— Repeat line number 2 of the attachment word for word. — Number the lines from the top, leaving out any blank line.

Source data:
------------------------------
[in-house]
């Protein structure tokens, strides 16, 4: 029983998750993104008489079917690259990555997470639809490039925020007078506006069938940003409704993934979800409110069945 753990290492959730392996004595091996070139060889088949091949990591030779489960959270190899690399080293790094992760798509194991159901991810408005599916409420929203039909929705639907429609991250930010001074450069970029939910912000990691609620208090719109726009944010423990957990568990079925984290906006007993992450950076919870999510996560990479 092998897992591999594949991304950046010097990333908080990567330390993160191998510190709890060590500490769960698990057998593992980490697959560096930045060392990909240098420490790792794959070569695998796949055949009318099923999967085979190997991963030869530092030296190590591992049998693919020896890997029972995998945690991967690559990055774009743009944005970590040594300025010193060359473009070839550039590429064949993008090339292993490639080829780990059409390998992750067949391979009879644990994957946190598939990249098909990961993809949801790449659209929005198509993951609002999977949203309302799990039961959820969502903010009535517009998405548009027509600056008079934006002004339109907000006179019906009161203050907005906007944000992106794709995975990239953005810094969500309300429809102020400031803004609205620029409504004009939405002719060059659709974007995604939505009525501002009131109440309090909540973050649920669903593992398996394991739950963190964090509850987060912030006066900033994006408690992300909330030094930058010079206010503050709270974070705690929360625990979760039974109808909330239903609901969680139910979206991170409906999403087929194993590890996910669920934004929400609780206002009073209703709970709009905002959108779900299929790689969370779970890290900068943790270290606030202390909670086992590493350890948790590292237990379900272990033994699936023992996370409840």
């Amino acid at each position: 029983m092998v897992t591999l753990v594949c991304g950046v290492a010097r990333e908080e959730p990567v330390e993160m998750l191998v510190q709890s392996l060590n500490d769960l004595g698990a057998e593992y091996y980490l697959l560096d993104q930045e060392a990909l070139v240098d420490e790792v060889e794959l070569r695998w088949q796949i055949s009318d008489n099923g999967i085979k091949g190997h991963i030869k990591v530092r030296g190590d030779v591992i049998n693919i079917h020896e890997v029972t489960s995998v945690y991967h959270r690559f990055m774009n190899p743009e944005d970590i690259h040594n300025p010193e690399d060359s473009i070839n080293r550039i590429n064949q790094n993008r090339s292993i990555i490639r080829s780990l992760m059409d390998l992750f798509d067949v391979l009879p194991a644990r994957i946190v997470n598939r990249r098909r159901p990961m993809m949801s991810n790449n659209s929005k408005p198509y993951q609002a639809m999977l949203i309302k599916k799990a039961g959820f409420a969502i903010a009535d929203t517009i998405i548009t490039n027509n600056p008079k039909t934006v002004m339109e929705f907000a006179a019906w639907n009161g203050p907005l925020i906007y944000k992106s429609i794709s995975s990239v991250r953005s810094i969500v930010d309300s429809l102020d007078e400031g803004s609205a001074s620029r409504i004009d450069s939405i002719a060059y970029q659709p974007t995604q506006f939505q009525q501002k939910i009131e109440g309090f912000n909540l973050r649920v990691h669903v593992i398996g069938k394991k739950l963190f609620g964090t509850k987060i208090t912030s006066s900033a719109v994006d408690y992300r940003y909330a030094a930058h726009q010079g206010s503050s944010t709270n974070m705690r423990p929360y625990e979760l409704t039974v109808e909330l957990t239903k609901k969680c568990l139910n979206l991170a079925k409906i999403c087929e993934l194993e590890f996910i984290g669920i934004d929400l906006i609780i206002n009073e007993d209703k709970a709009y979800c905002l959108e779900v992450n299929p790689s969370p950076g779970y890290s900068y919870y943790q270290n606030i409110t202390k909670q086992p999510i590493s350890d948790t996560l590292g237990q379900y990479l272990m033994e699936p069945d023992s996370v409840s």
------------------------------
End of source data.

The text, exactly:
């Protein structure tokens, strides 16, 4: 029983998750993104008489079917690259990555997470639809490039925020007078506006069938940003409704993934979800409110069945 753990290492959730392996004595091996070139060889088949091949990591030779489960959270190899690399080293790094992760798509194991159901991810408005599916409420929203039909929705639907429609991250930010001074450069970029939910912000990691609620208090719109726009944010423990957990568990079925984290906006007993992450950076919870999510996560990479 092998897992591999594949991304950046010097990333908080990567330390993160191998510190709890060590500490769960698990057998593992980490697959560096930045060392990909240098420490790792794959070569695998796949055949009318099923999967085979190997991963030869530092030296190590591992049998693919020896890997029972995998945690991967690559990055774009743009944005970590040594300025010193060359473009070839550039590429064949993008090339292993490639080829780990059409390998992750067949391979009879644990994957946190598939990249098909990961993809949801790449659209929005198509993951609002999977949203309302799990039961959820969502903010009535517009998405548009027509600056008079934006002004339109907000006179019906009161203050907005906007944000992106794709995975990239953005810094969500309300429809102020400031803004609205620029409504004009939405002719060059659709974007995604939505009525501002009131109440309090909540973050649920669903593992398996394991739950963190964090509850987060912030006066900033994006408690992300909330030094930058010079206010503050709270974070705690929360625990979760039974109808909330239903609901969680139910979206991170409906999403087929194993590890996910669920934004929400609780206002009073209703709970709009905002959108779900299929790689969370779970890290900068943790270290606030202390909670086992590493350890948790590292237990379900272990033994699936023992996370409840």